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Working Lunch: How to weave a brand new idea from old

By Jamie Stinson

Published 30/06/2015

Good yarn: Lorcan Quinn (left) discusses his linen business over lunch at OX with Jamie Stinson
Good yarn: Lorcan Quinn (left) discusses his linen business over lunch at OX with Jamie Stinson

Over the last couple of years the food and drink scene in Northern Ireland has flourished, and we're no longer shy about showcasing the excellent produce the province has to offer.

Consumers are focused on the provenance and traceability of what they buy. Restaurant OX has gained an exceptional reputation for using Northern Ireland ingredients. Now Banbridge-based Enrich and Endure is aiming to do the same with a material sewn into the history of the province - linen.

I met Lorcan Quinn, who set up the company along with younger sister Sarah, at the Oxford Street restaurant to discuss how the business, which started by selling home wares in 2013, has now developed a niche - selling aprons.

The idea took off after Lorcan contacted coffee Mecca 3FE in Grand Canal Street, Dublin about a potential apron collaboration. After gaining the seal of approval from a venue regarded as the best coffee shop in Ireland, the pair began to receive interest from others looking to get their own custom-made apron.

"The 3FE guys jumped on board, we did the apron and it was a great success," Lorcan says. "We then had a few phone calls to say 'can you do one for us?'.

"Initially we were like 'we're not really an apron company', but then we thought, why not?"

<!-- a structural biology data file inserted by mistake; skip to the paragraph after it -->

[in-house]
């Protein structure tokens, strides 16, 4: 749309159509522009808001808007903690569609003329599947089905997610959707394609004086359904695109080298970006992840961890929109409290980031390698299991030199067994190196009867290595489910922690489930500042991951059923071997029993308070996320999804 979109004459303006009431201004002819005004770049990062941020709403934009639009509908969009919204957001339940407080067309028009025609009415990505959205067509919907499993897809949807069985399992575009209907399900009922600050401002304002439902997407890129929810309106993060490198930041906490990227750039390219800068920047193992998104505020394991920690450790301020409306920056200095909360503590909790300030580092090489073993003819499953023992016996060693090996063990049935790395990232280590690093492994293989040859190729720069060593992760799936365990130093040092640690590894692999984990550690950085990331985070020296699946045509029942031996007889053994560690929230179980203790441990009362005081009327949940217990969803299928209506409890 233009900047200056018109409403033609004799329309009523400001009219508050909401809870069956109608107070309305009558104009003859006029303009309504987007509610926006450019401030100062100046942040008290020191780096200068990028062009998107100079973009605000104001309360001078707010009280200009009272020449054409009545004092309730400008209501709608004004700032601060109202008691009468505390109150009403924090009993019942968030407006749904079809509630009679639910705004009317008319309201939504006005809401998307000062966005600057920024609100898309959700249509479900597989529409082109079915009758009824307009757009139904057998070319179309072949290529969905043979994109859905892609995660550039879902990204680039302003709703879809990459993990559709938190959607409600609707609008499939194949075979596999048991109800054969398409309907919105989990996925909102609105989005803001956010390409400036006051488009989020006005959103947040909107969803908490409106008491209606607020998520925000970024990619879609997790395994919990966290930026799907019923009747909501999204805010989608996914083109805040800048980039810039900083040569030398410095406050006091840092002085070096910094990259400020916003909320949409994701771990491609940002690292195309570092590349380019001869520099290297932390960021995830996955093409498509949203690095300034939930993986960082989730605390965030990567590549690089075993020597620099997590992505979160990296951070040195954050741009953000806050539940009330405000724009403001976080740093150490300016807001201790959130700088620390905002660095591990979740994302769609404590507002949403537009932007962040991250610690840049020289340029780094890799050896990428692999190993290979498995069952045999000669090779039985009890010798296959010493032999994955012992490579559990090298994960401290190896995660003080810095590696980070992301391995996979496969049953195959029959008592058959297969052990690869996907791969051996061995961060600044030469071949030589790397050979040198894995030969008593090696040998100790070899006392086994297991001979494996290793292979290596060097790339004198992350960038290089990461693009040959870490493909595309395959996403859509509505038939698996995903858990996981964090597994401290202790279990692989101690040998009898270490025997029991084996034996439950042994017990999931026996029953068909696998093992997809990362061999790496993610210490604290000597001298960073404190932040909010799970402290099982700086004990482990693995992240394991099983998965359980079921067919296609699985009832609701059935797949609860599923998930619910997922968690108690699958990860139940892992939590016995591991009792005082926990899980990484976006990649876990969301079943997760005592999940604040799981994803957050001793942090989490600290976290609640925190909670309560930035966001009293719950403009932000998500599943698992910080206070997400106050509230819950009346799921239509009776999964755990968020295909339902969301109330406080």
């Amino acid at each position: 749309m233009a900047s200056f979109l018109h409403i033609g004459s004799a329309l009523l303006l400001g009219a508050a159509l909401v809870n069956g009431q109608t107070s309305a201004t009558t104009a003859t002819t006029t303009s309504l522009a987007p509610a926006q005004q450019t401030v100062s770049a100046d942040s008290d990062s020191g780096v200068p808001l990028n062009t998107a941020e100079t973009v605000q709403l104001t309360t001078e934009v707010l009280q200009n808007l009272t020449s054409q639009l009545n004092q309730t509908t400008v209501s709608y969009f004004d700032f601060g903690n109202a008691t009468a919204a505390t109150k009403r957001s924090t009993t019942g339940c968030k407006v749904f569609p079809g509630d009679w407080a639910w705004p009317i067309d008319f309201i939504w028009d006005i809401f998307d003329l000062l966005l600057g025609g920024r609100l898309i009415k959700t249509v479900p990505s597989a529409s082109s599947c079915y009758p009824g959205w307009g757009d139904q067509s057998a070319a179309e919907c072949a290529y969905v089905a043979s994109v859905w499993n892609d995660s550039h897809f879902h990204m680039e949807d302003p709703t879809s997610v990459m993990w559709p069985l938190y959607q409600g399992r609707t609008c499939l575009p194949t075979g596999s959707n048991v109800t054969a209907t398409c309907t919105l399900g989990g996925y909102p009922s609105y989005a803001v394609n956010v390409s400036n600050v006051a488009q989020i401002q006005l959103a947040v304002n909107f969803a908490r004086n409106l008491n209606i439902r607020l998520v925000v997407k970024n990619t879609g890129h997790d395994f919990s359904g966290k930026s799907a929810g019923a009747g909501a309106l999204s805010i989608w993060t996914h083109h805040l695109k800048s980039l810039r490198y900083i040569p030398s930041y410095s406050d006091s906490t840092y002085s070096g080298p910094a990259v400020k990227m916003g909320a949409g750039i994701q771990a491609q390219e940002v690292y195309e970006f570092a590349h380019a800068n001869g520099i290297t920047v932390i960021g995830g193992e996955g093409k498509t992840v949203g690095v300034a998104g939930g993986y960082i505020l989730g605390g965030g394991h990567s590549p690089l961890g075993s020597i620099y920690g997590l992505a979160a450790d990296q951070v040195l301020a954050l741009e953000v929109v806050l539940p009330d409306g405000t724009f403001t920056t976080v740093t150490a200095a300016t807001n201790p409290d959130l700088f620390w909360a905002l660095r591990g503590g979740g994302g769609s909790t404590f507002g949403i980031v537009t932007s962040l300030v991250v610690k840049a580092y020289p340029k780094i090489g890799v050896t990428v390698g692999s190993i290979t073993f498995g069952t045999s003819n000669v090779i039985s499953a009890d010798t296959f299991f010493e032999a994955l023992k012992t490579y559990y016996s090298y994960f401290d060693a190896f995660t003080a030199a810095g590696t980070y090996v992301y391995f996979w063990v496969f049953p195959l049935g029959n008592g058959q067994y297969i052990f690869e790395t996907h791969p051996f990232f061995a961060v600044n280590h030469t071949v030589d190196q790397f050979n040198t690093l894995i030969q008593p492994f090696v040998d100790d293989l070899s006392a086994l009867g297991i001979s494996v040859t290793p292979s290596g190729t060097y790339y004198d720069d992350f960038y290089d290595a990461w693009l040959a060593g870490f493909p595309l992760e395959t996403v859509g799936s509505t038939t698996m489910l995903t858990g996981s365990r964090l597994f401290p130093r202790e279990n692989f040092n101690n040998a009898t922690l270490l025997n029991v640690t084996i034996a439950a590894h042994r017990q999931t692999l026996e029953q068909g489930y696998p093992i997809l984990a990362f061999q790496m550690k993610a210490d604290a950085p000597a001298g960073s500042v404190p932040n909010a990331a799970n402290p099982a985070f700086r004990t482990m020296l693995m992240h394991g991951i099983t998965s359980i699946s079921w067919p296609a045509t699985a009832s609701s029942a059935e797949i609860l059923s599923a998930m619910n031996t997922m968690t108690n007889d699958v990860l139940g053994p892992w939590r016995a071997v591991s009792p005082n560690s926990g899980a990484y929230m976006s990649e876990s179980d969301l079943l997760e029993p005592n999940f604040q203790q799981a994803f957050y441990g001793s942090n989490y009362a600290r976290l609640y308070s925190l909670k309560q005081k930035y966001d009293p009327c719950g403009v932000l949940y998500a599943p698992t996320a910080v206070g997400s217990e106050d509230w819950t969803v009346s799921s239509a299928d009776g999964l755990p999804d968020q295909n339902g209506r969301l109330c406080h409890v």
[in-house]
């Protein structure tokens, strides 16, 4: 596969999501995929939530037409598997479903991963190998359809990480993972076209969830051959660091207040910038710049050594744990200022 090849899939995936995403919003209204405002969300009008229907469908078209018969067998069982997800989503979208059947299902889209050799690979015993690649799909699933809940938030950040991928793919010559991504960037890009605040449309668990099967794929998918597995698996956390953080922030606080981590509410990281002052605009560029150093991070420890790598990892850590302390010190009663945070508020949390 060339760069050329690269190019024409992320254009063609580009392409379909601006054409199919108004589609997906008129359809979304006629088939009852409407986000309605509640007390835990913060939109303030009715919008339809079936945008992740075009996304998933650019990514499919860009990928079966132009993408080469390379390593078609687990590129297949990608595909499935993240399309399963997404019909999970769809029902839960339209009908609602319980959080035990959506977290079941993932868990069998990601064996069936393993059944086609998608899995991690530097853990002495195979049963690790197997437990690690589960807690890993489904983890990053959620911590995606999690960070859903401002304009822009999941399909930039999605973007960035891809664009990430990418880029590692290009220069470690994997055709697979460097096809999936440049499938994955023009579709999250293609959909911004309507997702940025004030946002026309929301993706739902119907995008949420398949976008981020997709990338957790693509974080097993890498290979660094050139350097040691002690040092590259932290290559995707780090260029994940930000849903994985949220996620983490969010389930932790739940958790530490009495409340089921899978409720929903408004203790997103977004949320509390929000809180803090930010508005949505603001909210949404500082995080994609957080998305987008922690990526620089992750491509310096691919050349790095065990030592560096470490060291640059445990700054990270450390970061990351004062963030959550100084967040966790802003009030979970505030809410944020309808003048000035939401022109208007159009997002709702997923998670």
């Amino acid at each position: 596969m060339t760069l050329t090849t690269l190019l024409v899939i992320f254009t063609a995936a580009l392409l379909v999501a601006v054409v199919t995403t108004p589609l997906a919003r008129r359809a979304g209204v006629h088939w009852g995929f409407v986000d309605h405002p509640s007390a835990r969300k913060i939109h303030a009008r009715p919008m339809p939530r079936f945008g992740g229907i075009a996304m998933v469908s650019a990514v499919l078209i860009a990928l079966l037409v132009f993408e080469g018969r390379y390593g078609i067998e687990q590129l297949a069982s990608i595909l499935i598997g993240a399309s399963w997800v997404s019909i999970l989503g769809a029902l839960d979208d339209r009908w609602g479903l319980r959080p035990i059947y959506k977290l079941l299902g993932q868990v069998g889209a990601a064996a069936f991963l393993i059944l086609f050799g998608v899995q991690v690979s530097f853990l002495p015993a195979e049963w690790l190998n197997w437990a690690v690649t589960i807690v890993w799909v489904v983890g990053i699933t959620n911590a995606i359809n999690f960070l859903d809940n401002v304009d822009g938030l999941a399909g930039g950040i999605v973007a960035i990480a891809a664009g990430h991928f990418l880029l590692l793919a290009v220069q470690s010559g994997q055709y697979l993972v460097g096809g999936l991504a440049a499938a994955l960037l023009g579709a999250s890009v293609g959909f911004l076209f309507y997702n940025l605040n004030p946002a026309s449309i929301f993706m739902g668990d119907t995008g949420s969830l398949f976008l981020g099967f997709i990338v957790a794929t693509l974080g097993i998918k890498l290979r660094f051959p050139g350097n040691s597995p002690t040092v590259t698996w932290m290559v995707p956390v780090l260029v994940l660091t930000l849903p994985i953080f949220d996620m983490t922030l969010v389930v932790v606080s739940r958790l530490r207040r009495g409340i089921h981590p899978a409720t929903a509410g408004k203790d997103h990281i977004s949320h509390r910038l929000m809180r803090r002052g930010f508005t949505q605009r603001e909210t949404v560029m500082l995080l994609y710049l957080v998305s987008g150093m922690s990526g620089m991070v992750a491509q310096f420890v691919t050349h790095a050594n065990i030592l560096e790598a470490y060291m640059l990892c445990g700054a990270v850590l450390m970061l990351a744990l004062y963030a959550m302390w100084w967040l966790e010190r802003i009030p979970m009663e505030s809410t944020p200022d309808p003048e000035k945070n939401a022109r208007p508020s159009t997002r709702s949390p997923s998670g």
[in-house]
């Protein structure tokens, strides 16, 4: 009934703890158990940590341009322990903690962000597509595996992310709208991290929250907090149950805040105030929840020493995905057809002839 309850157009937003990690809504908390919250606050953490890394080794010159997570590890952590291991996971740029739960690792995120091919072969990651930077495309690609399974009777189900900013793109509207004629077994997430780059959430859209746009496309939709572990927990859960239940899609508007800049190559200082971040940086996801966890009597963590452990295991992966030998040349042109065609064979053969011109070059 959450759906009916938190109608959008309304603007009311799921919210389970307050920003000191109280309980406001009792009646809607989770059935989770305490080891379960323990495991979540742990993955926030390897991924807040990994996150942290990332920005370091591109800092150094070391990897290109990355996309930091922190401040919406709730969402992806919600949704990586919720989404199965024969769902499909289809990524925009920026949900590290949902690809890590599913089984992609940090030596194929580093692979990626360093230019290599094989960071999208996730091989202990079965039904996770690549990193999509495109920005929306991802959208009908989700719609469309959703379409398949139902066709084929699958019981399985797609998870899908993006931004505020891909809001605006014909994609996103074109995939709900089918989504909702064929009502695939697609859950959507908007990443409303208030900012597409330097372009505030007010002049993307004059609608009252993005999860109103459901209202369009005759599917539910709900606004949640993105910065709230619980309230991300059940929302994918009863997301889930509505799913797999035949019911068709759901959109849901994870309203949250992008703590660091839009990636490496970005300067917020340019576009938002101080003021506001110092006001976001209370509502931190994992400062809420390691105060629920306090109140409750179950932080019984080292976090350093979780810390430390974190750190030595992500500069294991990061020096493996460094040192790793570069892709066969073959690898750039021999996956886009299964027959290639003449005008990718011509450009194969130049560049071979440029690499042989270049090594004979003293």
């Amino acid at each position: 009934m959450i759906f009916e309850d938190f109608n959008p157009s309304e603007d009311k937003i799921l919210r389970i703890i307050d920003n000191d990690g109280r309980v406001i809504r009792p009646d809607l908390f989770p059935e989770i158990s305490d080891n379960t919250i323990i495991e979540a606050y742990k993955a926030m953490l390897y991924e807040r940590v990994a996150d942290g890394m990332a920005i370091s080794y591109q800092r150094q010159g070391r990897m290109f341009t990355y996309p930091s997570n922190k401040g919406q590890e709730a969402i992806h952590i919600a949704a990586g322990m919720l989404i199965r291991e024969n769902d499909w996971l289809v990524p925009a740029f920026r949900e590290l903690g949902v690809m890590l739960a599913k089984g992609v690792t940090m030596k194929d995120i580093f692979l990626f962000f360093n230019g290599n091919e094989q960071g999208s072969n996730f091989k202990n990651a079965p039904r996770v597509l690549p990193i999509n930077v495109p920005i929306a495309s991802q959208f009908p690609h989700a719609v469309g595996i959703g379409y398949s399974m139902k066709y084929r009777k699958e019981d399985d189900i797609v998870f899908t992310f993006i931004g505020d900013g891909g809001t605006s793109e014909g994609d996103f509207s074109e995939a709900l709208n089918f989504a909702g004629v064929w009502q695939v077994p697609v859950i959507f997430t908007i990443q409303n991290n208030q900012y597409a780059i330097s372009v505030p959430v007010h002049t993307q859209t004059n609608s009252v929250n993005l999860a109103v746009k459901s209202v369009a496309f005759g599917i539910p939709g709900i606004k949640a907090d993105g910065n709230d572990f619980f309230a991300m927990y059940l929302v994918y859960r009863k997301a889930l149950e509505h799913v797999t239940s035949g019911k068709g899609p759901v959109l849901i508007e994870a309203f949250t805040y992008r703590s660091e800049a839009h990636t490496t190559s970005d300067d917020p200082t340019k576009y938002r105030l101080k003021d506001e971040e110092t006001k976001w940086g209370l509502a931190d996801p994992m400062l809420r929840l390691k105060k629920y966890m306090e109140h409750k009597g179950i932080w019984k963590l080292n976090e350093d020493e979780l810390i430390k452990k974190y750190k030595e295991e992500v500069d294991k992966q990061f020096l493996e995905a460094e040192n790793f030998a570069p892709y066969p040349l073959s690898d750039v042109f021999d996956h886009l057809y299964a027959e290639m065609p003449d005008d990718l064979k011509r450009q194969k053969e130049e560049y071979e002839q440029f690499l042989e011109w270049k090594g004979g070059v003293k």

While we each eat our Mourne lamb, he tells me how linen is the most suitable material for an apron as it's more durable and breathable as a fabric.

The aprons have been embraced by coffee shops and restaurants throughout Ireland with Established in Belfast, Harry's Shack in Portstewart and Babushka in Portrush - as well as Lost and Found in Coleraine, and Haptik in Newtownards - all placing orders.

The sibling business got started after Lorcan quit his job in property management and travelled around the world. In New Zealand he met up with Sarah, who was working with an interior designer, and it was there they came up with the idea for Enrich and Endure. Lorcan explains how the firm harks back to the province's manufacturing heritage and aims to take a material for which the country has long been associated, to a younger audience.

"Ireland is famous for linen and no one was really talking about it," the 28-year-old says. "It's on our doorstep and where we live is rich in the heritage of it."

For dessert, I order strawberries and white chocolate - refreshing on what must be the hottest day of the year - and Lorcan orders baked lemon coconut.

He tells me how the sibling relationship in the company works perfectly with both having different strengths.

He focuses on the business side of things, while Sarah, who studied art at university, has the creative touch.

In next week's Working Lunch, John Mulgrew dines with Ann McGregor, chief executive of the Northern Ireland Chamber of Trade and Commerce.

Restaurant OX

Lorcan had: Pea soup: .........................£4.00

Rump of lamb: .....................................£10.00

Baked lemon coconut: .........................£4.00

Glass of red wine: ................................£8.00

Jamie had: Smoked haddock: .............£4.00

Rump of lamb: ....................................£10.00

Strawberries and white chocolate: .......£4.00

Glass of white: ....................................£6.00

Total: ..............................................£50.00

Belfast Telegraph

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